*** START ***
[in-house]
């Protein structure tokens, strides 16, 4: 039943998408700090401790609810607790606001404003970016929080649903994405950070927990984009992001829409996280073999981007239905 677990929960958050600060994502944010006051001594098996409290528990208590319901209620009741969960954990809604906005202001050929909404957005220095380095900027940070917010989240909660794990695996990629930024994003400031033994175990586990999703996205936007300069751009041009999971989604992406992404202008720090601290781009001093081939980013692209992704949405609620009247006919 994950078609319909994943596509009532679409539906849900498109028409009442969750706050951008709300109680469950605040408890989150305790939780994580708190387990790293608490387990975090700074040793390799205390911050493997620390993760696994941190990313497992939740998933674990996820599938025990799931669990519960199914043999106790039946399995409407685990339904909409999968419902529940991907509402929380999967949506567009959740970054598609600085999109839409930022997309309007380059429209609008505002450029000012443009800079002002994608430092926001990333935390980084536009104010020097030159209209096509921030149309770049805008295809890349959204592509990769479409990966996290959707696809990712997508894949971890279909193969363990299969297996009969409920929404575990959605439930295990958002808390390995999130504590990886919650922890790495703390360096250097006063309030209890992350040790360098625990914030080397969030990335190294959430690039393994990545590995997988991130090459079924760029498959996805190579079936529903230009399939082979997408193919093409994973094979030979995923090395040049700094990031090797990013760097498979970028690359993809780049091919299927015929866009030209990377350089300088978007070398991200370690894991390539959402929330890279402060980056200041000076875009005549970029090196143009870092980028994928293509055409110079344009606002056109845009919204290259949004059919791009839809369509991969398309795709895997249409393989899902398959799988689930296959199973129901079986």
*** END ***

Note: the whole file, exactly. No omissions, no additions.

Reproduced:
[in-house]
């Protein structure tokens, strides 16, 4: 039943998408700090401790609810607790606001404003970016929080649903994405950070927990984009992001829409996280073999981007239905 677990929960958050600060994502944010006051001594098996409290528990208590319901209620009741969960954990809604906005202001050929909404957005220095380095900027940070917010989240909660794990695996990629930024994003400031033994175990586990999703996205936007300069751009041009999971989604992406992404202008720090601290781009001093081939980013692209992704949405609620009247006919 994950078609319909994943596509009532679409539906849900498109028409009442969750706050951008709300109680469950605040408890989150305790939780994580708190387990790293608490387990975090700074040793390799205390911050493997620390993760696994941190990313497992939740998933674990996820599938025990799931669990519960199914043999106790039946399995409407685990339904909409999968419902529940991907509402929380999967949506567009959740970054598609600085999109839409930022997309309007380059429209609008505002450029000012443009800079002002994608430092926001990333935390980084536009104010020097030159209209096509921030149309770049805008295809890349959204592509990769479409990966996290959707696809990712997508894949971890279909193969363990299969297996009969409920929404575990959605439930295990958002808390390995999130504590990886919650922890790495703390360096250097006063309030209890992350040790360098625990914030080397969030990335190294959430690039393994990545590995997988991130090459079924760029498959996805190579079936529903230009399939082979997408193919093409994973094979030979995923090395040049700094990031090797990013760097498979970028690359993809780049091919299927015929866009030209990377350089300088978007070398991200370690894991390539959402929330890279402060980056200041000076875009005549970029090196143009870092980028994928293509055409110079344009606002056109845009919204290259949004059919791009839809369509991969398309795709895997249409393989899902398959799988689930296959199973129901079986």